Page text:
In recent applications DSRDs have been used in higher voltage situations where more pumping current and blocking voltage is required. These voltages can be on the order of 50-150kV+ and currents >10kA, which have been achieved through by building arrays of individual DSRDs. The advantage is that higher voltages and currents can be implemented; the disadvantage is the internal inductance, capacitance, and resistance of the DSRD stacks becoming large and creating unwanted effects on the circuit.

The USN requires DSRDs with the following characteristics:

Single DSRD Operating Requirements
• Operating voltage: >400V with FWHM <1 ns or >600V with FWHM <5 ns
• Peak Repetitive Operating current: 1 kA
• Pulse repetition frequency: 500 kHz (1 MHz desired)
• Switching time: <1 ns
• Differential voltage (-dV/dt): 2000 V/ns
• Stackable design with low loss
• Form factor: circular diameter of 0.25”-0.8”

In addition to this, at these power levels thermal management can become an issue. Respondents should include a plan to evaluate and mitigate heat generation. Initial design points including doping profiles and Si wafer properties can be provided.

PHASE I: Single DSRD Development

Develop DSRDs for nanosecond or faster pulsed HPM sources. The required high voltage DSRD diodes must have the specific electrical and performance characteristics previously listed as well as be in the smallest form factor possible to fit within the operational footprint. The two types of DSRDs considered will be those producing a sub-ns FWHM pulse of approximately 400V with a single device into a 50 O load, and those producing FWHM of <5ns pulse of approximately 600V into a 50 O load, with both DSRDs operating in pulse generating mode with ultra-fast opening switch. Device metrics that must be met for the success of this SBIR effort include the near instantaneous switching times as observed from reverse recovery time (trr) testing (time from low impedance to a high impedance state), carrier lifetime evaluation for high repetition repeatability (time from high impedance back to a low impedance state), voltage breakdown of approximately 400-600V per DSRD, and round profile with ability to stack with low impedance. Additionally in Phase I, develop a plan for Phase II to array the devices to increase voltage and current to levels indicated in the Phase II requirements.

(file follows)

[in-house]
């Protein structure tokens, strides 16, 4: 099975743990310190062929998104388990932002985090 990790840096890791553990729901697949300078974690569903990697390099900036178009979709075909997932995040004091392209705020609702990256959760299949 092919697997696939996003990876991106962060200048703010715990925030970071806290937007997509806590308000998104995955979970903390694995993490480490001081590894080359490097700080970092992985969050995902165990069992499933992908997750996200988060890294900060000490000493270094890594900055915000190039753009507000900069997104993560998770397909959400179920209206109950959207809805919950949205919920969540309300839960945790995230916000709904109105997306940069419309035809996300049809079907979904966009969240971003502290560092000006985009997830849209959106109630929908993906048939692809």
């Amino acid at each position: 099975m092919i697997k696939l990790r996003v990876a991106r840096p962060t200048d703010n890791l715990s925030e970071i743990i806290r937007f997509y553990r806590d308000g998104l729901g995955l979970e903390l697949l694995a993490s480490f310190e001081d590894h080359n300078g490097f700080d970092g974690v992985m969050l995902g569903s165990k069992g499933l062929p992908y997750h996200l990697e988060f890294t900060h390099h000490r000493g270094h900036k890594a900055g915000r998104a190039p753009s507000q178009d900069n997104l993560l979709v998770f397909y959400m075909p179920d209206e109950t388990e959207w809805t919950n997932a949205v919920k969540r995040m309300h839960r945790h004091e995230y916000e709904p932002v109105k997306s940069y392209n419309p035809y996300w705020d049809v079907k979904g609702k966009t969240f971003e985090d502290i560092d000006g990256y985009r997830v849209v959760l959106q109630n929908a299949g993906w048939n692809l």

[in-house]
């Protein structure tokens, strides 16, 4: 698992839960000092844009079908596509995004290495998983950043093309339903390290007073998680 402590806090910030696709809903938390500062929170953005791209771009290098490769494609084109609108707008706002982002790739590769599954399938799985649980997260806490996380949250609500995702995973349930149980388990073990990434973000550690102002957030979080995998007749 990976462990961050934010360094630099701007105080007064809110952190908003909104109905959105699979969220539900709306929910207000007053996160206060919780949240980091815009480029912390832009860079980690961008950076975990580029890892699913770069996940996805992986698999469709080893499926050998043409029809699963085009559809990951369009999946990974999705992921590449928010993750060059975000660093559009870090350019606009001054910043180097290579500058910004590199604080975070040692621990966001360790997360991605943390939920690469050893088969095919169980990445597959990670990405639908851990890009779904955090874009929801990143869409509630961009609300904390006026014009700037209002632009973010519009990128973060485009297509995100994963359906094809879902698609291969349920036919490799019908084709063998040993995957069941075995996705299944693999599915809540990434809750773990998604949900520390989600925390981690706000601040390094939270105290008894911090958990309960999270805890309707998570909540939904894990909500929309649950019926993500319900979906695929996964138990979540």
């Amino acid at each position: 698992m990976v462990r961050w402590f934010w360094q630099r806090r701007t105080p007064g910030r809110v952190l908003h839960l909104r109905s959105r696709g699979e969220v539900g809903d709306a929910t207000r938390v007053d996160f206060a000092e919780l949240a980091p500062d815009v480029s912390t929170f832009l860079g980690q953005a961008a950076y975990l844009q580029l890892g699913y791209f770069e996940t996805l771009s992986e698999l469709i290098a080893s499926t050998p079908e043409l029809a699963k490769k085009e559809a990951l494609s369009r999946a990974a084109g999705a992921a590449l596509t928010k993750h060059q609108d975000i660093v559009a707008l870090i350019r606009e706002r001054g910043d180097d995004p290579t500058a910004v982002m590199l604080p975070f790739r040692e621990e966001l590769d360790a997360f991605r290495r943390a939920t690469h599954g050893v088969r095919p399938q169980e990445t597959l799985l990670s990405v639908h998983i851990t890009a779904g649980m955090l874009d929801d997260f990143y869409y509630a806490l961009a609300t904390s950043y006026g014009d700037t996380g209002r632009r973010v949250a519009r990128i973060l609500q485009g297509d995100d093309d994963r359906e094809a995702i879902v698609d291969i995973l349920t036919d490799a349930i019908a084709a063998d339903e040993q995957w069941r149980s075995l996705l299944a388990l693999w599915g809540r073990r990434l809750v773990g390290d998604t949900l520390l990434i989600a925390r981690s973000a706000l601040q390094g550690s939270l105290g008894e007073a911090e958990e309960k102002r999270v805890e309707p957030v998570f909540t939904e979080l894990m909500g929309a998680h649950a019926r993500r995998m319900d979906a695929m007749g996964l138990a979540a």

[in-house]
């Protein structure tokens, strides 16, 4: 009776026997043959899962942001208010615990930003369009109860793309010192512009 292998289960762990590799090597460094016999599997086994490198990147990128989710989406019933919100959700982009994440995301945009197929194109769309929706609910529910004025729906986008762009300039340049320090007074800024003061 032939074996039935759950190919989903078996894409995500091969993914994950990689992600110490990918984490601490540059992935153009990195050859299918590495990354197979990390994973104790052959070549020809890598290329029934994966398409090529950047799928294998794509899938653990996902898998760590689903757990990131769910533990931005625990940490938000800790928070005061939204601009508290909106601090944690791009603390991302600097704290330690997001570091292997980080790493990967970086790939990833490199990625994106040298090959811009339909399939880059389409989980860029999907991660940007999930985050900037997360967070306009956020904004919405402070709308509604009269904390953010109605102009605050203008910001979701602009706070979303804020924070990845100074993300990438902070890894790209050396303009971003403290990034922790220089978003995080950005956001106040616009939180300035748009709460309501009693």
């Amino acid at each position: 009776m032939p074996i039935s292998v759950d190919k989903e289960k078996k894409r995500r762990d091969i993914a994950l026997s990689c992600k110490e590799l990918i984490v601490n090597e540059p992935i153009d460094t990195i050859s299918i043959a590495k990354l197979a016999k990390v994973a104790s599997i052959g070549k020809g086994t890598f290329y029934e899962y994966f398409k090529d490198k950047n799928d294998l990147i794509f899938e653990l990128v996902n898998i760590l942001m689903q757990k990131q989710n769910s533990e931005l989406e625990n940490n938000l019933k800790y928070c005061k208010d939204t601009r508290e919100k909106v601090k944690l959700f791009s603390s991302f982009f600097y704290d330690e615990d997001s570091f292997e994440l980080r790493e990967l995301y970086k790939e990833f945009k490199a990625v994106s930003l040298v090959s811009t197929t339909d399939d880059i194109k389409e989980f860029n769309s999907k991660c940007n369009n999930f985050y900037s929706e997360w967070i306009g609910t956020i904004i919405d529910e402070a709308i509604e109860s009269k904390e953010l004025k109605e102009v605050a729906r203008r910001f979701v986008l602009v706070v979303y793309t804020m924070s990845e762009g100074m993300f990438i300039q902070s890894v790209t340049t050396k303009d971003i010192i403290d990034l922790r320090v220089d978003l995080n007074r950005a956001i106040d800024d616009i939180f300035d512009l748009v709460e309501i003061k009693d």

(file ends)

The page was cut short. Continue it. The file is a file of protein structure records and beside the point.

PHASE II: DSRD Array Development

Demonstrate stacked DSRD arrays capable of 5-10 kV breakdown, 0.25” diameter, FWHM pulses in the range 1-10 ns or 50-500 ps into 50 O loads capable of operating at PRF >500 kHz. Development will include device fabrication, dicing, stacking, and passivation techniques with the goal of reducing impedance and capacitance in order to improve voltage standoff, peak current, and trr.

PHASE III DUAL USE APPLICATIONS: While still seeking improvements to the device performance, develop manufacturing methods to improve component yield, production time, and component cost. Criteria for the DSRD performance in Phase III are still dependent on the parameters of Phase II. The new criteria for this phase include the time and cost to produce the DSRD wafer and stacked wafer components.